Me and My Car: A Love-Hate Relationship

I have a Volkswagen Golf, manual transmission, cute to look at and super-fun to drive. On the down side, it’s thirteen years old, which we can all agree is an awkward age for anyone. Come on, how pleasant were you at thirteen? At least my car doesn’t slam its doors in my face and tell me it never asked to be born.


This adorable vehicle does have some little quirks. There are certain lights that come on and off, warning me of impending imaginary disasters. (The trunk is open! No, it’s really not.) The air conditioning isn’t exactly “working.” And the rear windshield wiper has a mind of its own. The thing goes on at random times (read, sunny days), ignoring all my subtle hints. Like when I turn it to the “off” position. I guess my car really is a thirteen-year-old.

There is one feature of my car that I absolutely hate. This little amenity has screwed me many times. The latest happened just this week.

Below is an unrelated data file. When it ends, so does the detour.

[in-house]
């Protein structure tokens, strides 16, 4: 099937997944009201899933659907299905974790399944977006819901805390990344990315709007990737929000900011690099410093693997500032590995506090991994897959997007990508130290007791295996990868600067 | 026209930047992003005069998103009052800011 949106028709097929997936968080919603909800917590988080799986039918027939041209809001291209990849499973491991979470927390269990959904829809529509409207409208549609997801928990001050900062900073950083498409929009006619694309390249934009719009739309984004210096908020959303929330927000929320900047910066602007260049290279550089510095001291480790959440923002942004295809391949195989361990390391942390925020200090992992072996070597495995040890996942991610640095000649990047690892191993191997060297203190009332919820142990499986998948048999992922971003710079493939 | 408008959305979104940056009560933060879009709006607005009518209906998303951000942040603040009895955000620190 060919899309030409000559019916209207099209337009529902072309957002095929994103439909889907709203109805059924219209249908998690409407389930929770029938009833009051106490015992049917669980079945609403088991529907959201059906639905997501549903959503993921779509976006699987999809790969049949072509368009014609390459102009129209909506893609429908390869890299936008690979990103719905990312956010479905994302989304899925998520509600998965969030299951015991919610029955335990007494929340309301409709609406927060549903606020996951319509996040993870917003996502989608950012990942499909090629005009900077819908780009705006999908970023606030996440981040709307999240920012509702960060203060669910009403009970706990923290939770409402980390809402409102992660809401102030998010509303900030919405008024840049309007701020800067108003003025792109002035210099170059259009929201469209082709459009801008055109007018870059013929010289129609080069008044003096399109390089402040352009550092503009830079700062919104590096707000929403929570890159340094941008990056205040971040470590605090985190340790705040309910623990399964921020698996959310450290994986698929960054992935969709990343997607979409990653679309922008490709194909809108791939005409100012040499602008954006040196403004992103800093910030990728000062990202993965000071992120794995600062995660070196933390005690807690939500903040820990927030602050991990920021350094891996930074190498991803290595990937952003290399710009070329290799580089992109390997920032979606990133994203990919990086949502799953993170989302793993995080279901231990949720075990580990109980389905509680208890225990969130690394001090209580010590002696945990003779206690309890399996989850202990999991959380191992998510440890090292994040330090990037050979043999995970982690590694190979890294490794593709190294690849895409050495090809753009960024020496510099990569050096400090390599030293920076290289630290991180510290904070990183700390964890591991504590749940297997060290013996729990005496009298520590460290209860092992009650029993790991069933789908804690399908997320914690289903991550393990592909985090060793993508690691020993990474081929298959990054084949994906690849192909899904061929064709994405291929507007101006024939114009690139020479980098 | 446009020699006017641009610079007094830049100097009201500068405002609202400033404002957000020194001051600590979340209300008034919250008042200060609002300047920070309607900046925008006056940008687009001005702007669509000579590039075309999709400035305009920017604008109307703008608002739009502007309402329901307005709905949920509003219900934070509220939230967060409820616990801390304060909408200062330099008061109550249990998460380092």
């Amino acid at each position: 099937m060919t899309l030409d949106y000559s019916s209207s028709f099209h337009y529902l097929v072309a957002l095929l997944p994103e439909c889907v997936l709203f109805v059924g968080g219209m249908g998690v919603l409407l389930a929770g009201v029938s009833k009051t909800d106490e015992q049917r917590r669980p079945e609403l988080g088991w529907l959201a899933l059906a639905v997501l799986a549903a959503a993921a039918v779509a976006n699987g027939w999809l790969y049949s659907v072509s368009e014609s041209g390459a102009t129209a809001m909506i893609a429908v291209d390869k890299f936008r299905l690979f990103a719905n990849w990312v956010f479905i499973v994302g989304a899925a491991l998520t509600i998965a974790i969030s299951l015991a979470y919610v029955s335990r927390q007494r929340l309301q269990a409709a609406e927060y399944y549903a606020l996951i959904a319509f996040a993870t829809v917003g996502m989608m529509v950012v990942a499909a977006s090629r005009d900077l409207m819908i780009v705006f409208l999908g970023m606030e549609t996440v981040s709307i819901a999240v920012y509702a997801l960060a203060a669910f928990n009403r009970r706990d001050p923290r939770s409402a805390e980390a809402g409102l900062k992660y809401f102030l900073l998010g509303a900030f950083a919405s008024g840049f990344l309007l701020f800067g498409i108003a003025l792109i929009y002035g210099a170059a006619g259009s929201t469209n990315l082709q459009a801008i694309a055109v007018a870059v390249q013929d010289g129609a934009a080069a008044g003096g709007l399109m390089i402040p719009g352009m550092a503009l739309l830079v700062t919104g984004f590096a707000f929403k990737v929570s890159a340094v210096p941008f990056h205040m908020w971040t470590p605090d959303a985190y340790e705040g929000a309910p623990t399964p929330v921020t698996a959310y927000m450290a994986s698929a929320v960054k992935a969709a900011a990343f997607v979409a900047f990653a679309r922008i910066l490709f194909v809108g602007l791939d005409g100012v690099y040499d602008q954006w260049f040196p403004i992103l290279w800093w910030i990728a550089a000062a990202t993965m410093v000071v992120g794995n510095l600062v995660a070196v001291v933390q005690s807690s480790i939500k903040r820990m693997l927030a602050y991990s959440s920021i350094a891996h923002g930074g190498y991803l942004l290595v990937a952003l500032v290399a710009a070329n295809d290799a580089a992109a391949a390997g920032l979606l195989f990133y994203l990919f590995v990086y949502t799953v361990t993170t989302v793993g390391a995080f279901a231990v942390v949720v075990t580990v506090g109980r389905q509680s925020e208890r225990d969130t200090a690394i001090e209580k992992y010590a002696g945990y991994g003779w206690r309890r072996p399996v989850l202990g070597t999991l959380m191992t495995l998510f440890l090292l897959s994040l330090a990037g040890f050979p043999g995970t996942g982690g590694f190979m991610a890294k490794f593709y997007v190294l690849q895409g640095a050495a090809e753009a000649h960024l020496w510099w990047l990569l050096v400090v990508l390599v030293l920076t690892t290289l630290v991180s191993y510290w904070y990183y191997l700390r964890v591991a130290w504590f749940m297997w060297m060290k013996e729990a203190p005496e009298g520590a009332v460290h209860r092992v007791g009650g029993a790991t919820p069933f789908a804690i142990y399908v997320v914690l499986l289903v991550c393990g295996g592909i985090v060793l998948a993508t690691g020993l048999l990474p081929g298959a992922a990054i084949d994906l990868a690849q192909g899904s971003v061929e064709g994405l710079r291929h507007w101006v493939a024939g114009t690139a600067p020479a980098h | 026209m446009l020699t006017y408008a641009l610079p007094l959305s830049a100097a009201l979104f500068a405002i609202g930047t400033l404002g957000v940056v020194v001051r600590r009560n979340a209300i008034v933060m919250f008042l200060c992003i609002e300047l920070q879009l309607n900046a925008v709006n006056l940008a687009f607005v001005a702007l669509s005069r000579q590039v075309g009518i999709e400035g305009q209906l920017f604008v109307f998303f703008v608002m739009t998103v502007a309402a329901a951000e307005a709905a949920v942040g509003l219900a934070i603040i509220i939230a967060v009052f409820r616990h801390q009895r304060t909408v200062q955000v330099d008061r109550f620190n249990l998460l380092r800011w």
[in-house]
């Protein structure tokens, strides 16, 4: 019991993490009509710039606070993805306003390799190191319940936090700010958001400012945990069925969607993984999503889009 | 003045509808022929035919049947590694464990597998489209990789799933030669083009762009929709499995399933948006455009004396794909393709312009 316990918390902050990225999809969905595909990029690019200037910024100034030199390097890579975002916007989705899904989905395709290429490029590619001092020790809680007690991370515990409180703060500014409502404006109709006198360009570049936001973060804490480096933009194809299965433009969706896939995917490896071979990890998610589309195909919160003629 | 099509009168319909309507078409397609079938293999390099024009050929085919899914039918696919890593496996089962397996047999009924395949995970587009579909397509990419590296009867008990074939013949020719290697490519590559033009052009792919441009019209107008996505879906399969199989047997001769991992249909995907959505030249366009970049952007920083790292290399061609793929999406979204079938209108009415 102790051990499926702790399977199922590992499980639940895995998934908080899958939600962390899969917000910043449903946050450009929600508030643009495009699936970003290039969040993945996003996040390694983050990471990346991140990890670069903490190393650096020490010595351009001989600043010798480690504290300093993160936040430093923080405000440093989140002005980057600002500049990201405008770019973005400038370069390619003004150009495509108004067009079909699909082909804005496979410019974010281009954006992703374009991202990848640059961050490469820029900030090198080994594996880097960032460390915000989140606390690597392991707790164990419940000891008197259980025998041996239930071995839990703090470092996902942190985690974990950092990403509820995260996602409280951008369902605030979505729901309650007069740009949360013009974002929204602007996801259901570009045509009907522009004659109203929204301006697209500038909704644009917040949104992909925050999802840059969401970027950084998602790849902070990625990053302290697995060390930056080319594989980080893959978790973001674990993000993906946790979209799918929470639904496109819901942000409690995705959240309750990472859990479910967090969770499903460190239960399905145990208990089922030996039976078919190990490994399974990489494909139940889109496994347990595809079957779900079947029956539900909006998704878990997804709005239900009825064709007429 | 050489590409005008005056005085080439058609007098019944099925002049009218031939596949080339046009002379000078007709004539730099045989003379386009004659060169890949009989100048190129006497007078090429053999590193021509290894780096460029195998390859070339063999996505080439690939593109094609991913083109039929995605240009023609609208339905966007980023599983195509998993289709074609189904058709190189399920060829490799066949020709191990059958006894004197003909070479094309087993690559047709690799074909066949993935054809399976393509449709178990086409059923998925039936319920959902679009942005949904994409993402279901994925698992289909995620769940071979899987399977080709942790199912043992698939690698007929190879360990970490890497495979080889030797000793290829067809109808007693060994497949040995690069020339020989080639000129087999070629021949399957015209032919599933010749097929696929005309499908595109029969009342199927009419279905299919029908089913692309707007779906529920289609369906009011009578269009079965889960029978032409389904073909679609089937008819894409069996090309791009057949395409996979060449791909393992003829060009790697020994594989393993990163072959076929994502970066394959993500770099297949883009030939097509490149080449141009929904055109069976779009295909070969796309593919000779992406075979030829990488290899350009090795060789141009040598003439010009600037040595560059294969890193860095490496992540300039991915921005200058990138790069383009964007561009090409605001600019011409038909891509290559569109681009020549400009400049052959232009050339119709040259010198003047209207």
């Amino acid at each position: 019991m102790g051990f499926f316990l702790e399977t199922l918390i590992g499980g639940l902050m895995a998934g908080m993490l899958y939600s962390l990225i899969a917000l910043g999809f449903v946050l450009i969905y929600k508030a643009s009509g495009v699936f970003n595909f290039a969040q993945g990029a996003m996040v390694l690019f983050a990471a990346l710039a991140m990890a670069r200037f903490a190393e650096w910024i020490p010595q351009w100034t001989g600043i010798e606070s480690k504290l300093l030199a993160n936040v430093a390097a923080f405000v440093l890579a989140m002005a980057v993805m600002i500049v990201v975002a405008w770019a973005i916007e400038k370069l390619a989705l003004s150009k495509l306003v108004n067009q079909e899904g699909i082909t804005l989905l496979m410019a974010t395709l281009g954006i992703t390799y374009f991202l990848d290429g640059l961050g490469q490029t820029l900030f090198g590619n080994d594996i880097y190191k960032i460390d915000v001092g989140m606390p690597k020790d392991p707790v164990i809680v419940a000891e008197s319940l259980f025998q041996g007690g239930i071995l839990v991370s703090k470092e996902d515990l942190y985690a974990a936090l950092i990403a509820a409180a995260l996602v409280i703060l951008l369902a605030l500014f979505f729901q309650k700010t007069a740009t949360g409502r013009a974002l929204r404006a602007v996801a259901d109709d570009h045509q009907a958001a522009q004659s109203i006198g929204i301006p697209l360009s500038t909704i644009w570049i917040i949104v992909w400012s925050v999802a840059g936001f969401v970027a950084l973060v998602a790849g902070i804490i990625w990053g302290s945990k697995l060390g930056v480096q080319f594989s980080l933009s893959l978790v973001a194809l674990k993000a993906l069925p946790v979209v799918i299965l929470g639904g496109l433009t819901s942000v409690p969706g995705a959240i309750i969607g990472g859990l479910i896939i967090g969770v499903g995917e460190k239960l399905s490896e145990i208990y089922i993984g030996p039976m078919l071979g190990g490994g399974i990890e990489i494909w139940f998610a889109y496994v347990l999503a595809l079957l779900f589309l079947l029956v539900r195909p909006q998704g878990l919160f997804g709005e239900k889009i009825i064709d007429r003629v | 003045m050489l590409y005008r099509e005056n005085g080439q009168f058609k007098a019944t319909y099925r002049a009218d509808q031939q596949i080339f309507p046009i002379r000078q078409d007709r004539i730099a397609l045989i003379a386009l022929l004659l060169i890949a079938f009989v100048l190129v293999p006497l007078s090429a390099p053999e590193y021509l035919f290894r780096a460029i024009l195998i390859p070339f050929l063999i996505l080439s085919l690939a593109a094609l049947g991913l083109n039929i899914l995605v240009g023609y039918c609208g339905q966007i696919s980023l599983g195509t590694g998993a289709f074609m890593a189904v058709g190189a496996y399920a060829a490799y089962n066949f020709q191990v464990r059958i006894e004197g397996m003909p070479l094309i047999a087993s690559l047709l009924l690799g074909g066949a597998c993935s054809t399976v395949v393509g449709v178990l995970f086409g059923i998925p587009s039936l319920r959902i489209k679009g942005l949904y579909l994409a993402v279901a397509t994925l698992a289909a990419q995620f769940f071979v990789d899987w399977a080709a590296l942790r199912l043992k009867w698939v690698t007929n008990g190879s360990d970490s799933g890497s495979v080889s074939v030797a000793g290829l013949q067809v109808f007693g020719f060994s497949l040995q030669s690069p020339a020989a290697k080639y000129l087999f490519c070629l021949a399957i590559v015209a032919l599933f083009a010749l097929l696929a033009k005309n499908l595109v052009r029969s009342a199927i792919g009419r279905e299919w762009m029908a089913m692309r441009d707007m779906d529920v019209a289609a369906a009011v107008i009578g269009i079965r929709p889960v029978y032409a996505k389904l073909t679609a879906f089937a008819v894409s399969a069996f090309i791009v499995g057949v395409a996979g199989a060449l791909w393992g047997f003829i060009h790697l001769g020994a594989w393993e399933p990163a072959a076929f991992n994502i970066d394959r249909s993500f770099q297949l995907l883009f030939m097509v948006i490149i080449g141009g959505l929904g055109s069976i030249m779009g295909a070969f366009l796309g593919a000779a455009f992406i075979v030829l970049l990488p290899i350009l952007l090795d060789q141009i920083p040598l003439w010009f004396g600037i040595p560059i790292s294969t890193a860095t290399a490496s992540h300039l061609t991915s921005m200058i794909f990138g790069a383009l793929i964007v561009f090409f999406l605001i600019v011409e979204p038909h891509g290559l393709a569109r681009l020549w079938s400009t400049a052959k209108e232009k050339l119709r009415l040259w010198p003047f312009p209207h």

I pulled up at the gas station, got out, and walked over to the pump. My car, sensing nonexistent danger at the nearby Seven-Eleven, went into lock-down mode. All four doors, plus the trunk. With a loud cha-chung just to rub it in. I was left staring in through the window at my key, lying peacefully next to Useful Items Number Two and Three, my phone and wallet. It’s at this point where I start to despise my car.

Really, Volkswagen? Do so many German drivers forget to lock their doors that you had to design the car to do it automatically? From my limited experience with Germans, I find that hard to believe. The Germans are many things, but flaky isn’t one of them. Personally, I get locked out of my car at least six times a year thanks to this diabolical feature. I forget to lock the doors zero times a year. So do that math on that one, you Volkswagen geniuses.


But maybe I’m missing the point. I should be more careful about not leaving my key in the car. Maybe that’s the reason for the automatic locking: to teach me a lesson about not being careless. To make me a more responsible and thoughtful person, and therefore a more productive citizen. Is that what German engineering is really all about? Maybe my car is not a surly teenager, but actually a wise European sage, and this is all one big learning experience.

Nah. It’s just really, really annoying.